credit cards

What are effects of card debt settlement?

Leslie McFaddenq_v2.gifDear Credit Card Adviser,
I will very soon be receiving a lump sum payment from a workers' comp suit and would like to know the best way to pay off my $33,000 of credit card debt. Two of the cards in particular I just want to part company with because of the low limit and high interest rate. As far as the other cards go, I could pay off the entire debt and start fresh; but I want to know if I can negotiate the balance down and then pay off that figure? Would they still keep me as a customer, or would I lose my credit line completely? I still need access to a credit line, but not nearly as much as what I have established. How might this affect my credit rating? Before my injury my rating was almost 800, now it is 150-plus points less. The goal is to keep as much of the settlement in my pocket while returning my credit rating. I have never been late or over any limits on any of the cards, but the last two years have made mostly the minimum due.
-- Randal

a_v2.gifDear Randal,
You probably won't be able to settle credit card debt that isn't delinquent. Usually issuers will only settle when they are desperate for a payment. To get them to that point, you'd have to stop paying your credit cards, which of course will wreck your score, incur penalties and result in calls from collection agents. I do not recommend that route. There is no guarantee that a credit card company will accept a settlement.

As for the impact on your score, debt settlement is as severe a notation as an account included in bankruptcy. For more information, read the Bankrate feature, "How is debt settlement reported?"

I suggest that you sit down with a certified credit counselor who will review your situation and develop a customized action plan. To find a legitimate agency, go through the National Foundation for Credit Counseling or the Association of Independent Consumer Credit Counseling Agencies. Credit counseling should be free or low cost and does not impact your credit score.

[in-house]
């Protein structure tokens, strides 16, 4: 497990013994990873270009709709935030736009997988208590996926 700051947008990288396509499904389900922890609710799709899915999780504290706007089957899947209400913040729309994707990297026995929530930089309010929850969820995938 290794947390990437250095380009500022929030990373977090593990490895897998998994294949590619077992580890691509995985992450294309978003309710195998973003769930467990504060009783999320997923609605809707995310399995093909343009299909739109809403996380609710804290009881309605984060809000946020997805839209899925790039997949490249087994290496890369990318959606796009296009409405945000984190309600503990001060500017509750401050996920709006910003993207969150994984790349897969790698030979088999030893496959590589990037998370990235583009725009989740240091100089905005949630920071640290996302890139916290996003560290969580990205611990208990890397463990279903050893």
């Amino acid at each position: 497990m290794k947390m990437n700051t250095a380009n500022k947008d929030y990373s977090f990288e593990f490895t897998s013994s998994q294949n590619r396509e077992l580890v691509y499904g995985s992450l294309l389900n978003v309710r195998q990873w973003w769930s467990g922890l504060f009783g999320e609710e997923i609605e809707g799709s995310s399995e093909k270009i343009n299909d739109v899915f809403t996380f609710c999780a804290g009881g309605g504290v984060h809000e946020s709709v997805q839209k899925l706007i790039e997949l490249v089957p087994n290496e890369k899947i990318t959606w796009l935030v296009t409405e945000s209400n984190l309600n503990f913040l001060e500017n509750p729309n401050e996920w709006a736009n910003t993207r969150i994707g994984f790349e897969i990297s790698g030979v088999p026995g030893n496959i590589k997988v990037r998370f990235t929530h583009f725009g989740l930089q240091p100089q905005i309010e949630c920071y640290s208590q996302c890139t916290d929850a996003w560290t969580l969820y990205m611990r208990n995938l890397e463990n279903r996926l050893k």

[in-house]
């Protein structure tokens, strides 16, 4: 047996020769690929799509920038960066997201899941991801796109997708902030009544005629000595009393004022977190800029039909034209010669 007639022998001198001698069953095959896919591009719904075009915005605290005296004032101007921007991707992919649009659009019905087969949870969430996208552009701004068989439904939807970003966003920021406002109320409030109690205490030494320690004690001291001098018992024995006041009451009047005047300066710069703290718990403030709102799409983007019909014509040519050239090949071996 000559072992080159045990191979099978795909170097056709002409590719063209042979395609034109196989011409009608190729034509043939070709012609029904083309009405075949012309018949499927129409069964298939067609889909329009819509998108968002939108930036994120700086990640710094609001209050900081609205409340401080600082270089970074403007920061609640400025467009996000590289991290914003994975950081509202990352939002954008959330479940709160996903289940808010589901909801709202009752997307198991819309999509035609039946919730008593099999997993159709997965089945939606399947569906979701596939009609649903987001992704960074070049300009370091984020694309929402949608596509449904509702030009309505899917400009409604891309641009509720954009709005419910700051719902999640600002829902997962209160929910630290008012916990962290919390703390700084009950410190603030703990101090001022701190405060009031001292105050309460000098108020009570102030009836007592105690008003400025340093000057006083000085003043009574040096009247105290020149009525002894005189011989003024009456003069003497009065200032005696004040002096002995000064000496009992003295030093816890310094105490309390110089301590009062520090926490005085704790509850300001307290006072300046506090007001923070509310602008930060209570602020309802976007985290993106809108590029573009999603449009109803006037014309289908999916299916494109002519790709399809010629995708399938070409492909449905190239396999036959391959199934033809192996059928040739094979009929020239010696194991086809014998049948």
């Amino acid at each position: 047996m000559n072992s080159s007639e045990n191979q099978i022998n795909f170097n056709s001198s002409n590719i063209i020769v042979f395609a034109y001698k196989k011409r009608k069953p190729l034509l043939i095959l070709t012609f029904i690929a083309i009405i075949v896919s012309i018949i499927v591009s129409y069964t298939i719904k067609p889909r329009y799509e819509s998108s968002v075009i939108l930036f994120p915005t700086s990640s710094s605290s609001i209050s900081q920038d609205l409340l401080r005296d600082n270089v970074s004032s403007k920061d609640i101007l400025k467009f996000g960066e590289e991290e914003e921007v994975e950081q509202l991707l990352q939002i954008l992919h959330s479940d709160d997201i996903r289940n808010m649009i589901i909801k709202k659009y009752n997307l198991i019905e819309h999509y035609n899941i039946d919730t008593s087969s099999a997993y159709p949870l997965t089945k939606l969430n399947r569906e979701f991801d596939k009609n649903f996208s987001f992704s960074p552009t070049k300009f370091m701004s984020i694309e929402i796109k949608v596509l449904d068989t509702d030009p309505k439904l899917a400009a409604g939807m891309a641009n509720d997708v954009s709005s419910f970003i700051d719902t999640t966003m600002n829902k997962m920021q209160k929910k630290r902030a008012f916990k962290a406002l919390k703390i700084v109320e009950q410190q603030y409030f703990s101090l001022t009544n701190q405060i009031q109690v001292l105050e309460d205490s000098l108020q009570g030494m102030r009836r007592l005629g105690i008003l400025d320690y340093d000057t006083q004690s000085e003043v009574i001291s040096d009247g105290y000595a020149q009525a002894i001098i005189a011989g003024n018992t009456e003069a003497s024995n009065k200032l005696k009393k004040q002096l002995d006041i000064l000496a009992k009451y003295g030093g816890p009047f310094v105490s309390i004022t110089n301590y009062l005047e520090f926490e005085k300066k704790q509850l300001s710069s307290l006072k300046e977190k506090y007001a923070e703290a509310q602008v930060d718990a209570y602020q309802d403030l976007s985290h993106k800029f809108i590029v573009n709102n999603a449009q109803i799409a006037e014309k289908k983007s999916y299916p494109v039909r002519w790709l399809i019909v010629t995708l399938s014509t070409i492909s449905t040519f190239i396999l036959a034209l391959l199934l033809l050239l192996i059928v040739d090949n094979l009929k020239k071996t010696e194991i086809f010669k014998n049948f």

You may be eligible for a debt management plan in your case, which is basically a workout agreement with your creditors set up by the counselor. Under a DMP, you make one monthly payment to the agency, which then distributes the money to your creditors. A plan typically spans 36 to 60 months. The upside is your issuers may lower your interest rates. The downside is that credit cards in a DMP will probably be closed or suspended. As long as the creditors receive the payments on time, most will report that you are paying as agreed.

If you decide to pay the debt off on your own, I would focus first on paying down the balance with the highest interest rate while making minimum payments on your other accounts. Once that account is paid off, then target the balance with the second highest rate and so on, until all the debts are wiped out. Use our reduce credit card debt calculator to determine how long it will take to clear your balances under this plan. An alternative strategy involves paying down the lowest balance first and working your way up, so that debts are eliminated faster.

I would also recommend saving some of the money for unplanned expenses. Our emergency fund calculator will tell you how long it will take to your reach your savings goal.

Good luck!

To ask a question of the Credit Card Adviser, go to the "Ask the Experts" page, and select one of these topics: "Credit cards." Read more columns by the Credit Card Adviser.

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